COYLE & SHARPE / ARTICLES

Liner Notes, The Absurd Imposters
Released in 1963

If someday soon you're approached by two intense young men with the sincere request to let them back their car over your hand strictly in the name of science ... well, you've just been contacted by the Absurd Impostors.

San Francisco has been terrorized in recent months by two young men. They call themselves Jim Coyle (crew cut, freckles, higher voiced, and baleful stare) and Mal Sharpe (the other one). To look at them, you'd think them two well-educated, well-read, well-spoken, audacious young men. They are. They are also two young men who've rejected a conventional way of life in order to tape absurd, impromptu conversations with the innocent passer-by on a hidden tape recorder. Or, to put it another way (their way), "We're just Renaissance Men who like to bug people."

Their home base is San Francisco, a city well-known for cable cars, Tony Bennett, the highest suicide rate in the U.S., and a glorious collection of imported and domestic nuts. Add to this group attractions Coyle and Sharpe, whose adventures in this album prove that People Are Gullible.

Gullible like the time Coyle and Sharpe urged a grocery man to stock used (pre-bitten) fruit. Like the time they asked a passer-by if he'd mind jumping off the Mark Hopkins Hotel. Like the time they offered a construction worker a $20 bill for his half-eaten sandwich.

The results are on this LP: a series of ad lib confrontations with unsuspecting citizenry. To be accosted by them--and by one of their mad proposals--is to undergo a ... well, put it this way: how would you feel if someone asked your advice on how to grow carnations in your abdomen? The amiability and conviction of The Absurd Impostors causes most of their "victims" to accept the widest, most of preposterous stories.

Every sequence on this album is the result of absolutely no months of preparation. Interviews are never planned. These two intense young men have the ability to approach a man-on-the-street and have him dwelling in a fantasy world within seconds. Their chief weapons: dead-pan stares and a glib pair of tongues. While one Impostor catches his breath, the other, without pause, continues the attack. Their outward aura of respectability belies the unconventionality that lurks below.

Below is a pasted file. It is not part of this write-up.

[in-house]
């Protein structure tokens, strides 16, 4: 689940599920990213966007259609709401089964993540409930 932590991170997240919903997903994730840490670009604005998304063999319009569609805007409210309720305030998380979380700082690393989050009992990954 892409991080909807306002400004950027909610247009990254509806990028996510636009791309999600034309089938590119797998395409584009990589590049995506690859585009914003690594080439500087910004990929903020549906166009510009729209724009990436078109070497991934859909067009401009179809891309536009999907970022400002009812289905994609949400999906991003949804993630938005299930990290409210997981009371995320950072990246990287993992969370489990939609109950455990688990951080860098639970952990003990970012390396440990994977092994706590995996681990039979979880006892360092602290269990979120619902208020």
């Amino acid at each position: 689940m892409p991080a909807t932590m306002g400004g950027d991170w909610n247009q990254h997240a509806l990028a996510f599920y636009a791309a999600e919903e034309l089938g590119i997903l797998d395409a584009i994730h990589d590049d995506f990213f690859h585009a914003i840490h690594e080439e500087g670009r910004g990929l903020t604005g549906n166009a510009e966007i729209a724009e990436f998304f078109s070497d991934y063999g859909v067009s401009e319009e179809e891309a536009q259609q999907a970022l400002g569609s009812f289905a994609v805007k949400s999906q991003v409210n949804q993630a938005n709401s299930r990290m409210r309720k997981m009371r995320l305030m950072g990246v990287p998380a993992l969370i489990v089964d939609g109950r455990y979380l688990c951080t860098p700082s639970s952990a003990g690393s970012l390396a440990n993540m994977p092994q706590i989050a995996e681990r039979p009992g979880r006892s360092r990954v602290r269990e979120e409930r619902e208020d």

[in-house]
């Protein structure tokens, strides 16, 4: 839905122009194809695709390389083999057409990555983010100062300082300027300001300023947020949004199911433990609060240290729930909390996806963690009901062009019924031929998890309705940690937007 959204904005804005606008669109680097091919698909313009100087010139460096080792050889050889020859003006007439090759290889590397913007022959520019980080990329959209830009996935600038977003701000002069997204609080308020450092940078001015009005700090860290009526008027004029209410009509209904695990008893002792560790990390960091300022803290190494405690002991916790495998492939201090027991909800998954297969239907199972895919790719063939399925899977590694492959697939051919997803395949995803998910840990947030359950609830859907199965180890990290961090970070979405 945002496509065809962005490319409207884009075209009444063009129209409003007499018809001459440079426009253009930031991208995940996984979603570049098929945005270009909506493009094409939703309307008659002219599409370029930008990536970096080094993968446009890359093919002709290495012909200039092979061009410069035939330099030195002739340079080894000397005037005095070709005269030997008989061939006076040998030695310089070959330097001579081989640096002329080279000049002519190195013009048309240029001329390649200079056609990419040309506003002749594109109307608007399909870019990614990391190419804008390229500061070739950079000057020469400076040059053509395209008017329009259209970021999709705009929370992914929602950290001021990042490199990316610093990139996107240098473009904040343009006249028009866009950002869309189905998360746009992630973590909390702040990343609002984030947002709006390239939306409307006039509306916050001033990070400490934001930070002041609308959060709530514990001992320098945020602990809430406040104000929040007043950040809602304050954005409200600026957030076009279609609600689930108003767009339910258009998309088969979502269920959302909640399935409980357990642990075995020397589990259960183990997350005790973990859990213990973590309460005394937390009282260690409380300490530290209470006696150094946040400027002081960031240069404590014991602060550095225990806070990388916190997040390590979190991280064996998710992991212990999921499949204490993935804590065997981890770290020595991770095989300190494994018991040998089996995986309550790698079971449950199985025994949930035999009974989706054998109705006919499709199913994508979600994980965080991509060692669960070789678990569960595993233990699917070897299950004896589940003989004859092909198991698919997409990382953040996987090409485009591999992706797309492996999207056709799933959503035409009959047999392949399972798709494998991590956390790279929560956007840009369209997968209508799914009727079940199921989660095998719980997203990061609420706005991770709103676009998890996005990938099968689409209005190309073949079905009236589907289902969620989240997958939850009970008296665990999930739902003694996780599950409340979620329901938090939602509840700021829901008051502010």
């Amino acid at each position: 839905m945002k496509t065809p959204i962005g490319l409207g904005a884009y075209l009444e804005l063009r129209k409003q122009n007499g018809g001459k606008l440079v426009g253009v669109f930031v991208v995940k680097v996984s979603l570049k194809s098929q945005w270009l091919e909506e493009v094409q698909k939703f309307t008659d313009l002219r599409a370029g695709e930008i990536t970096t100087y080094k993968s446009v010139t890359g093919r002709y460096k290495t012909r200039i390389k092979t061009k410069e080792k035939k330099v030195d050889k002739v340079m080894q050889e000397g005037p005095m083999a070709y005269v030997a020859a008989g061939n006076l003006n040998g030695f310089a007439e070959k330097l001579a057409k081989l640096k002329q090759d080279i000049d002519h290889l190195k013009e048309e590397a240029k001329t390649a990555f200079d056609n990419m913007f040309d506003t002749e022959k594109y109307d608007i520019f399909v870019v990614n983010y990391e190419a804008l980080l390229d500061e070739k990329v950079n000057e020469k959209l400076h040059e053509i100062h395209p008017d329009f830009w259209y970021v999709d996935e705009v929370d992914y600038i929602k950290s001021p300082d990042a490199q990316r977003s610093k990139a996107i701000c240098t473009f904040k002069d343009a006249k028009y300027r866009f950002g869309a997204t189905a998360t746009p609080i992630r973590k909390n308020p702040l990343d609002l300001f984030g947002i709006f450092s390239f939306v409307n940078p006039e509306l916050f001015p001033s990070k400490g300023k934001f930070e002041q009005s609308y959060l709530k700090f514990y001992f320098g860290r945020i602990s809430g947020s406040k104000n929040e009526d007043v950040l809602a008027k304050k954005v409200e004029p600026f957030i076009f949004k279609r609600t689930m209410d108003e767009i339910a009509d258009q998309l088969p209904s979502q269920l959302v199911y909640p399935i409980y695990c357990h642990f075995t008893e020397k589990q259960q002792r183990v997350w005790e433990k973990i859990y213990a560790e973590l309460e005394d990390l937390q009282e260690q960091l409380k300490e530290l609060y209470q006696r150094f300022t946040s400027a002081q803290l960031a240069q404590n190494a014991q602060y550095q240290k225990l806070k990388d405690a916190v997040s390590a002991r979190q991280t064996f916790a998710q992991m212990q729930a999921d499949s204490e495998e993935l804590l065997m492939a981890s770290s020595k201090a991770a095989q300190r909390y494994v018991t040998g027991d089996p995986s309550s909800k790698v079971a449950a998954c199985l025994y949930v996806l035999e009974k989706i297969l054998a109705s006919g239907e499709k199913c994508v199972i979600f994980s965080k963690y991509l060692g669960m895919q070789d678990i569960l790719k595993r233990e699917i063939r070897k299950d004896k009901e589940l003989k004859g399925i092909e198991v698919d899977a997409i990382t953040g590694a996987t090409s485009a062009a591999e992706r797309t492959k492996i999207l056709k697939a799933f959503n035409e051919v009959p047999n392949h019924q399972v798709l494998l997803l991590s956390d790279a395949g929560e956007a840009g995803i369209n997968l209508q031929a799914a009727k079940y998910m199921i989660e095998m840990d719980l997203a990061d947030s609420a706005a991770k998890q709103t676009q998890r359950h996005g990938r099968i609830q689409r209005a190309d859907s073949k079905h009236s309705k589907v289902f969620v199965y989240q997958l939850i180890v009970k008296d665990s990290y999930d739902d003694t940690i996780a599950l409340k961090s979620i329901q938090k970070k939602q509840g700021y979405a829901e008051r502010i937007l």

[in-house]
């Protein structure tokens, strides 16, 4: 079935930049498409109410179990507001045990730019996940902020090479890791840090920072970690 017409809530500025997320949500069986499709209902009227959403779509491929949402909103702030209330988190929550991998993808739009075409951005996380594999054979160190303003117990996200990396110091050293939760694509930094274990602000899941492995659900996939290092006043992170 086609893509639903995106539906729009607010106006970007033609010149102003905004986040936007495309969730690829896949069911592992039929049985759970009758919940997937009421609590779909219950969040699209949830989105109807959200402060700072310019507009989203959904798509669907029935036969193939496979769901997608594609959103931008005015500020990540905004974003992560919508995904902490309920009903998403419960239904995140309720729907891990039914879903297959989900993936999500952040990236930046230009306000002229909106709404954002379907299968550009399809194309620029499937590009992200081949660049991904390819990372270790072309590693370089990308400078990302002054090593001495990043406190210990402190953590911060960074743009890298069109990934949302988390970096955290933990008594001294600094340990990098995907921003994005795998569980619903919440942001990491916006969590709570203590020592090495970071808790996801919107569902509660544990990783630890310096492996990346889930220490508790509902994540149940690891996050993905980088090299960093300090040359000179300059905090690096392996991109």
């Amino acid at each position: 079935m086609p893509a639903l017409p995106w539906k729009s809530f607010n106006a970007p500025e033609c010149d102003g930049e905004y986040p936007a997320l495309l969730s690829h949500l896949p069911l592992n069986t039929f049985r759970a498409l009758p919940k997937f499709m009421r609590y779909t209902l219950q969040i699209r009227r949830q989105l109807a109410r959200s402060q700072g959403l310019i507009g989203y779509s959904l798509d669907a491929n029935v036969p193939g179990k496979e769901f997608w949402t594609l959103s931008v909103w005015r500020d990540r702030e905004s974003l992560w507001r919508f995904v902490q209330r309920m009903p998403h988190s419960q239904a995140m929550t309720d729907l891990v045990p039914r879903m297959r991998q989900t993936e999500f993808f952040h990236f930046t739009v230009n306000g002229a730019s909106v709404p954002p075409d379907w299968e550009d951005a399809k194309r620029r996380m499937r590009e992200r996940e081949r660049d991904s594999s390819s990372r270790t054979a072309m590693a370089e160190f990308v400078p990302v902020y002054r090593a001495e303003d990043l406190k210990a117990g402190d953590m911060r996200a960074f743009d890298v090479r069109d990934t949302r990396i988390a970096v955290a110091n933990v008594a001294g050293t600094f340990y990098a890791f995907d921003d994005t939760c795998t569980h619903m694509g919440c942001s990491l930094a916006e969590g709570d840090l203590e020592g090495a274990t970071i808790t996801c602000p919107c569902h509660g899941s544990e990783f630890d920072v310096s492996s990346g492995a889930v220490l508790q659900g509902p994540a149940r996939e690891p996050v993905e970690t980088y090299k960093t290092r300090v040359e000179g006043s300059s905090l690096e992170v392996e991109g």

When asked to list their qualifications for such a profession, the two can find only one thing they share in common: before meeting, they both had jobs in bakeries, very briefly. Their first meeting took place in San Francisco, which they consider their private asylum, in a boarding house which shall go unnamed to protect the guilty.

The right of Mal's arrival at the house, Jim asked him what he did. Mal outlined his professional qualifications, which involved an animal-to-human brain transplantation. Mal claimed that he was soon to receive the brain of a flamingo. Jim casually accepted Mal's story and proceeded to tell about himself: he insisted that although he appeared to be in his twenties, he was actually 83 years and was living at the boarding house on a Spanish-American War Pension. From that moment on, the Impostors terrorized as a team.

A few months later, they terrorized their way from San Francisco to New York. There, they talked their way into plush Madison Avenue jobs, and in their spare time, terrorized the citizenry of New York City. While in New York, they were encouraged by friends and terrorizees to tape some of their interviews. They quit Madison Avenue and returned to San Francisco to do just that. The months of their taping were often lean and hungry for the Terrorizers. The only dispute arose, however, over peanut butter. Mal prefers crunchy: Jim favors creamy. With just enough money for one jar, it can be a problem.

Men such as these could not be expected to live as do those in the world outside. Mal Sharpe (the nuttier, taller, darker, scarier one) was born two-and-a-half decades ago in Boston where, after graduating from Boston U., he took advantage of his liberal educational advantages by hiring on as a day laborer, author of Army Training films, merchant seaman, dixie trombonist, and car wash attendant.

Jim Coyle (the other one) was born three years before Mal into the home of a Greco-Latin scholar. That didn't help much, because Jim, bored with high school, skipped out on the road, supporting himself as a hotel clerk, English tutor, ball-player, and so on (he claims to have held 114 jobs running from 25 minutes to two months and from Chicago to Phoenix).

The Impostors' nomadic tendencies will come in handy. Already, they're so famous in San Francisco that they can hardly walk down Sutter or Market without being recognized. They're on the lookout for new fields to frolic in. It may be anywhere. So if two intense young men approach you with a sincere, honestly-phrased, seemingly beneficial proposal to let their car run over your hand, watch out.